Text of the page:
The 2016 U.S. elections are finally over. Eight years ago President Obama revolutionized campaigning with data tracking and social media. The question for us: what did we learn from the 2016 campaigns regarding trends, tools and tactics that will soon be relevant in elections elsewhere? We looked at the election coverage and traveled to Ohio, one of the key battle ground states. Here’s our five key take-aways;
Without data, you’re just another person with an opinion. Running any campaign you need data, mainly voter registration data – the more the better we would think. However, a data analyst at the headquarters of the Democratic party in Toledo, Ohio concluded at the end of the campaign that the promises of big data replacing costly troops on the ground did not work out as expected. “We realized that we cannot rely on data only; we still need to supplement our data by sending people out to people’s homes.” Trump’s analysts looked at things differently, their team had detected an upsurge in the electorate especially among the blue collar demographics who were fed up with the establishment, everything that Clinton embodied. Trump’s team chose to focus on this electorate, partly because it was the only possible path for them. But after Comey, that movement of older, whiter voters became newly evident. It’s what led Trump’s campaign to broaden the electoral map in the final two weeks and send the candidate into states such as Pennsylvania, Wisconsin, and Michigan that no one else believed he could win which ultimately swung the election.
New tools will take over – just not yet. Last week the bartender at the Hotel Cincinnatian just wanted the election to be over. “They are calling every hour now, from both campaigns. I’m not picking up anymore.” The Cincinnati region is one of the most contested in the nation and at Trump’s local headquarters the calling issues are known. “Phone calls are not reaching voters like they used to. It will all move to digital engagement, but we are not there yet,” said the local campaign organizer in charge of the so-called phone bank for Donald Trump in Cincinnati.
Dominate the new cycle – like never before. The role of social media especially Twitter as a way to reach voters has been widely covered, for example check out NPR here. Not so much the result of the increase of news sites and freelance journalism, it has given new meaning to an old media mantra: Feed the beast – the beast being a media channel that is hungry for fresh content every day. Especially the Trump campaign used to call into TV news shows in the morning, producing often juicy headlines and giving freelance journalists content to fill their daily obligation of words written and thus dominating media.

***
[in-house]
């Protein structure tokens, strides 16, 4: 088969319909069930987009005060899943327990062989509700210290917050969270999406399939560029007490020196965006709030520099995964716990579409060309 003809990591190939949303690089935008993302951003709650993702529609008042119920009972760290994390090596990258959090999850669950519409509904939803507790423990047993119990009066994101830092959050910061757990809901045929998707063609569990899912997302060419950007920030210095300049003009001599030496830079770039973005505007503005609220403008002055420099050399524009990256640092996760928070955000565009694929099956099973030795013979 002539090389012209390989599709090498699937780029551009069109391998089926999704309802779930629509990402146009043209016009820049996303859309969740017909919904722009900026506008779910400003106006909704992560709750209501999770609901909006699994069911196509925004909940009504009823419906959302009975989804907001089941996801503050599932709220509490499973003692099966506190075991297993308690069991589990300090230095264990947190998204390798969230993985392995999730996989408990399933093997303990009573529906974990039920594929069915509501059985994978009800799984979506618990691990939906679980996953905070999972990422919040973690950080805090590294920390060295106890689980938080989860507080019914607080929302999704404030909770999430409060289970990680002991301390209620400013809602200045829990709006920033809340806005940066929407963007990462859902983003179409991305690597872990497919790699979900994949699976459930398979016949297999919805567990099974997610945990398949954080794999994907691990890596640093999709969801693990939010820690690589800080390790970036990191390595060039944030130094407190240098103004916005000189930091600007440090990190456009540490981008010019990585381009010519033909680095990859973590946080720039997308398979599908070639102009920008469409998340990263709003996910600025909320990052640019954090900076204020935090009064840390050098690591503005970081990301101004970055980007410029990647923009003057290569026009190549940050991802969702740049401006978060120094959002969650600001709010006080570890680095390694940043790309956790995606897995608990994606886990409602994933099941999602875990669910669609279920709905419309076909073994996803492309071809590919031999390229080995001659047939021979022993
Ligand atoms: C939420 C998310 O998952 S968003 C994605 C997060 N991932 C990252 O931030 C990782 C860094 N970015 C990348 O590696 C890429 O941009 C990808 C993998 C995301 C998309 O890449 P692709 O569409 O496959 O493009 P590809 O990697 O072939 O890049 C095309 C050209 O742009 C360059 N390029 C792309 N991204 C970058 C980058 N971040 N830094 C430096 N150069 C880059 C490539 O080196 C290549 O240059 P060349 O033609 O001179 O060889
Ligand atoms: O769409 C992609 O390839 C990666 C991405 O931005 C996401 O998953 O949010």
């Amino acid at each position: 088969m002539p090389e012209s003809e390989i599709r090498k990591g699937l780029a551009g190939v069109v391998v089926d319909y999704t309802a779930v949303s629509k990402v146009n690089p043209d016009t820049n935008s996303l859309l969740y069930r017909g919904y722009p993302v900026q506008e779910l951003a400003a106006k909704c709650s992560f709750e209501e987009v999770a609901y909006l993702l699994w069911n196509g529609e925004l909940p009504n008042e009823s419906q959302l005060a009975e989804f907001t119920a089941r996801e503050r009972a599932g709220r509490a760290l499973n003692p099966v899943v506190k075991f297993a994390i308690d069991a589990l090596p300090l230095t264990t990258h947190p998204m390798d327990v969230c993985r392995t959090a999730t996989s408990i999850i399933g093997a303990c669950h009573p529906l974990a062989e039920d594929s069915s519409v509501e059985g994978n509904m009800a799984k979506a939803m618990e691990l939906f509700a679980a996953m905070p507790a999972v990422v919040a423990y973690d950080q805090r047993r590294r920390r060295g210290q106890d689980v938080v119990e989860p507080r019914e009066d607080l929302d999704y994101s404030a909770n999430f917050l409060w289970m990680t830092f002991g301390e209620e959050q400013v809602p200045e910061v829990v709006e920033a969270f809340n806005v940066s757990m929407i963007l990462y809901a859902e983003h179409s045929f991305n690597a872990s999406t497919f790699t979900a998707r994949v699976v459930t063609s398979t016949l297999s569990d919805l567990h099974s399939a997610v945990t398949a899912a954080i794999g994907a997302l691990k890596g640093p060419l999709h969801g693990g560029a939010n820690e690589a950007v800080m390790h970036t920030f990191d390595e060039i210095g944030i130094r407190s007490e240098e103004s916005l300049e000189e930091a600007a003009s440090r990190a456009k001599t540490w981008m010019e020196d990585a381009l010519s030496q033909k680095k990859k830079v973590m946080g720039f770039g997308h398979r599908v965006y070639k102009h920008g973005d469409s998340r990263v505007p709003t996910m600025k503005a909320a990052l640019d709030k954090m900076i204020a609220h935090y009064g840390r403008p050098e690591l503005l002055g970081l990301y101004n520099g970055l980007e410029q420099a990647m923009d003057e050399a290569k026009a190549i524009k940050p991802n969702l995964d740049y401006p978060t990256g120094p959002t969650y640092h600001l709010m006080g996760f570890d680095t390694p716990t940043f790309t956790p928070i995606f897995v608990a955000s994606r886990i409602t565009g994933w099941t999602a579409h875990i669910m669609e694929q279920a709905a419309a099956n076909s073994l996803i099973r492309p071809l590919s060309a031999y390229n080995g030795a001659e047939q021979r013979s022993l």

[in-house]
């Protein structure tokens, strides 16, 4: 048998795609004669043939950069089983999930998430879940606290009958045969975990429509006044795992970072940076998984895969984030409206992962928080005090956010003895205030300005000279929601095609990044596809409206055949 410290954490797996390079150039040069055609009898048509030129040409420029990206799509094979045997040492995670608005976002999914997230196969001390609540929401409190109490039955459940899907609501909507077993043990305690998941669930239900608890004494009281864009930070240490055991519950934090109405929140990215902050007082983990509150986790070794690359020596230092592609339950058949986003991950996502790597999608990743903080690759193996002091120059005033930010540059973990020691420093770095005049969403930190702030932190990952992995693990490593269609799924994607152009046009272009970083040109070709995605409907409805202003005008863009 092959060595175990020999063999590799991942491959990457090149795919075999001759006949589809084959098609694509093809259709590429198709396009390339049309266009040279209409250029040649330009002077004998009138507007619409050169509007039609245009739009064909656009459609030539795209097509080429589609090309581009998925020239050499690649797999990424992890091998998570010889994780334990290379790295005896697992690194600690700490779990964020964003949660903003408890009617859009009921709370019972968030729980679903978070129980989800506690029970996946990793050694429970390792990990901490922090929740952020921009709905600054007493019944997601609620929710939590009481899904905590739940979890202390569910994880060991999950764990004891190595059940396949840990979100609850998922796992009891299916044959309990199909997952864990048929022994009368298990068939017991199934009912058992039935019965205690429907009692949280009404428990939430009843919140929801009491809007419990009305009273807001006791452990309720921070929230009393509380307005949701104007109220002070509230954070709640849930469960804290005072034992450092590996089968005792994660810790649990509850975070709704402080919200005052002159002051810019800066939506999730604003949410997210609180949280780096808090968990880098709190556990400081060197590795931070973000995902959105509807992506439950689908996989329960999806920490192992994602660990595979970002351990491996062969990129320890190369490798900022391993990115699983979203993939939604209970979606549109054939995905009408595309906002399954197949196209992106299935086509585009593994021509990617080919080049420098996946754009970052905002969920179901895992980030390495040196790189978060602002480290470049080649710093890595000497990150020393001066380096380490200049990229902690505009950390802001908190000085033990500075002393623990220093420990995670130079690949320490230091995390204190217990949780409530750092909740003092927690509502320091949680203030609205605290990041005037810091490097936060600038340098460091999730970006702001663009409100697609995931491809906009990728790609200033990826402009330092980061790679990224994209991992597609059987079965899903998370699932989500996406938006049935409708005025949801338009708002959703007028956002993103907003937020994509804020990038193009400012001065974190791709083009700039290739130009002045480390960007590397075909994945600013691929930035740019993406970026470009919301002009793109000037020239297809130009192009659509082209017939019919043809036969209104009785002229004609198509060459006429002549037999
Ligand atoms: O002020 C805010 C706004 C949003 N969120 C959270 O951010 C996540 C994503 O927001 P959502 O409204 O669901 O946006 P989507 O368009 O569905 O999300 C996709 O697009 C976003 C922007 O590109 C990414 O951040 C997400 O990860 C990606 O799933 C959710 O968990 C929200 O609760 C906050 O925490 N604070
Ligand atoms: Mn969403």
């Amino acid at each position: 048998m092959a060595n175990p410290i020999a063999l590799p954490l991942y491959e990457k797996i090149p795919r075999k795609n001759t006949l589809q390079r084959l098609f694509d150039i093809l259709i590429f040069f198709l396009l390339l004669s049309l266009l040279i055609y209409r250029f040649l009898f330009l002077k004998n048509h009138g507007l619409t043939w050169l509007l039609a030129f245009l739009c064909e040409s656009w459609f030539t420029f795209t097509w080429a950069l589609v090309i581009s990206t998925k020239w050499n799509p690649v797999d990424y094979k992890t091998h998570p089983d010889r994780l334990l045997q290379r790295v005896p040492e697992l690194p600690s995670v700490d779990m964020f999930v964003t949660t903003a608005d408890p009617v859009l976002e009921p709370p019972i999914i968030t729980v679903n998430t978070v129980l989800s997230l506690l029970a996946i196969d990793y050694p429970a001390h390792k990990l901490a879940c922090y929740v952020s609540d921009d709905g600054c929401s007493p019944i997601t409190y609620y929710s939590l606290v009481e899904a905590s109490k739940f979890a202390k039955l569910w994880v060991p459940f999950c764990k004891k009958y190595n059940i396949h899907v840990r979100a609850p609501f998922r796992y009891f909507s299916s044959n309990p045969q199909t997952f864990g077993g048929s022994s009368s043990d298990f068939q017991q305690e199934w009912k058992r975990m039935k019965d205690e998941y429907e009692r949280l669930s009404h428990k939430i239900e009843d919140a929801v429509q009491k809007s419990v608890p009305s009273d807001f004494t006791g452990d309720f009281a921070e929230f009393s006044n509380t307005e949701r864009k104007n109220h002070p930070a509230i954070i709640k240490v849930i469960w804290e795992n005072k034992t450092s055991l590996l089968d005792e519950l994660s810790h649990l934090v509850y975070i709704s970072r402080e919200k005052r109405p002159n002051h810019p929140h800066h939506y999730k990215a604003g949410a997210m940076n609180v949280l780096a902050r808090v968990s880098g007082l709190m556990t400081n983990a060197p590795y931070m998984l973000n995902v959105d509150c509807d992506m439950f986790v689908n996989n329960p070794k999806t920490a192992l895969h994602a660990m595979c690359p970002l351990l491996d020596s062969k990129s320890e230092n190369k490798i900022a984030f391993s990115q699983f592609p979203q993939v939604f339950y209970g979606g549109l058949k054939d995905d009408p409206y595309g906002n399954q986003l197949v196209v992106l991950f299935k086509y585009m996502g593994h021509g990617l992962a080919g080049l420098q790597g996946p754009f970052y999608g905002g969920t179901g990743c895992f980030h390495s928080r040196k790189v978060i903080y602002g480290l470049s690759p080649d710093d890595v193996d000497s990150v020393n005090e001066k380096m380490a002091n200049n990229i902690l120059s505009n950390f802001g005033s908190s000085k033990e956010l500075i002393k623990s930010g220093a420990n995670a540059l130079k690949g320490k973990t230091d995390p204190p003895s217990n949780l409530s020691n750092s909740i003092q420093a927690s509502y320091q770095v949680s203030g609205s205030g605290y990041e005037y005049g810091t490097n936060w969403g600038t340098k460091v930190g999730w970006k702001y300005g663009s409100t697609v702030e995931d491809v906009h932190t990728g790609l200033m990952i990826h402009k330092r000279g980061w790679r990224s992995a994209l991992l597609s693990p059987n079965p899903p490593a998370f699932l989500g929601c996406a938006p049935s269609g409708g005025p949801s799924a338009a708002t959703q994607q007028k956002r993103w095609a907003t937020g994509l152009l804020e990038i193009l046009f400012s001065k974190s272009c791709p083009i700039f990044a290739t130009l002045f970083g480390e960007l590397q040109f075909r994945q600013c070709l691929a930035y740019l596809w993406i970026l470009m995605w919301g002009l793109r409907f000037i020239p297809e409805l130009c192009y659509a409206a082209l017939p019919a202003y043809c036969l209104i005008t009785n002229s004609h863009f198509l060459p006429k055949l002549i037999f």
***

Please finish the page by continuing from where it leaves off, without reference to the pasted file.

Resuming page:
The role of technology, innovation and globalization. We decided to embrace the new, the innovation, the rapid spread of ideas. And we almost celebrated the renaissance of Detroit through innovation in our summer tour piece. On our study tour through Ohio we saw cities like Toledo, which has a shriving auto and glass industry and is among the most promising towns in the regions. However, the signs of a better past are almost everywhere: little retail shops in the inner city, deserted office buildings, failing infrastructure and limited hope for significant improvements. Mike Bell, the former mayor of Ohio and one of the few African American supporting president-elect Trump, knows the challenge and has an answer. “I traveled all over the world to find ideas, promoted our region and foster partnerships,” he said. It worked for Toledo, Ohio and our mission is it to make it work for more cities around the world.
Data & journalism to perfection: The conventional wisdom in the modern media age has been that the facts are available to everyone and the analysis makes the difference. This has led to experts and pundits discussing the same questions across different media outlets without much differentiation: In a way just another head with another opinion. There have been a few exceptions, one of them being John King at CNN. During the election night he put numbers and facts into context, provided a factual view on some historic changes and became the point of reference for the night. Unique talent combined with new technologies and data – maybe the model for the future.